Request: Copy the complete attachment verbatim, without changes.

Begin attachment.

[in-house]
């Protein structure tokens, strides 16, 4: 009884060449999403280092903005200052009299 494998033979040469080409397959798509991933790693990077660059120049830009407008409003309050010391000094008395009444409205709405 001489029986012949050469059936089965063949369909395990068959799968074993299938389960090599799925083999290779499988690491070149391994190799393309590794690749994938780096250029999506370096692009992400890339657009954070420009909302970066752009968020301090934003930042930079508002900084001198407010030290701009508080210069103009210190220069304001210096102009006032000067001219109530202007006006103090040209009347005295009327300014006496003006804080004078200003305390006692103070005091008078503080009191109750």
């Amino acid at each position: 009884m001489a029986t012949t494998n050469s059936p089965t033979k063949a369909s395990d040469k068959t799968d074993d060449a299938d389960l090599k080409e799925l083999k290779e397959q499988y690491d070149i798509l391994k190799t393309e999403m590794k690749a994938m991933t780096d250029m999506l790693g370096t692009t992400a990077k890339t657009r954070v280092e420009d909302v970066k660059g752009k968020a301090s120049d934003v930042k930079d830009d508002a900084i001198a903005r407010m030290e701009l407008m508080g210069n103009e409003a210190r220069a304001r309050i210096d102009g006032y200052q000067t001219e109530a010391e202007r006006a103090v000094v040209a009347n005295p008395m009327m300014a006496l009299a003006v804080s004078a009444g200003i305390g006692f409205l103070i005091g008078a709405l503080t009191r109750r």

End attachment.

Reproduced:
[in-house]
């Protein structure tokens, strides 16, 4: 009884060449999403280092903005200052009299 494998033979040469080409397959798509991933790693990077660059120049830009407008409003309050010391000094008395009444409205709405 001489029986012949050469059936089965063949369909395990068959799968074993299938389960090599799925083999290779499988690491070149391994190799393309590794690749994938780096250029999506370096692009992400890339657009954070420009909302970066752009968020301090934003930042930079508002900084001198407010030290701009508080210069103009210190220069304001210096102009006032000067001219109530202007006006103090040209009347005295009327300014006496003006804080004078200003305390006692103070005091008078503080009191109750």
């Amino acid at each position: 009884m001489a029986t012949t494998n050469s059936p089965t033979k063949a369909s395990d040469k068959t799968d074993d060449a299938d389960l090599k080409e799925l083999k290779e397959q499988y690491d070149i798509l391994k190799t393309e999403m590794k690749a994938m991933t780096d250029m999506l790693g370096t692009t992400a990077k890339t657009r954070v280092e420009d909302v970066k660059g752009k968020a301090s120049d934003v930042k930079d830009d508002a900084i001198a903005r407010m030290e701009l407008m508080g210069n103009e409003a210190r220069a304001r309050i210096d102009g006032y200052q000067t001219e109530a010391e202007r006006a103090v000094v040209a009347n005295p008395m009327m300014a006496l009299a003006v804080s004078a009444g200003i305390g006692f409205l103070i005091g008078a709405l503080t009191r109750r």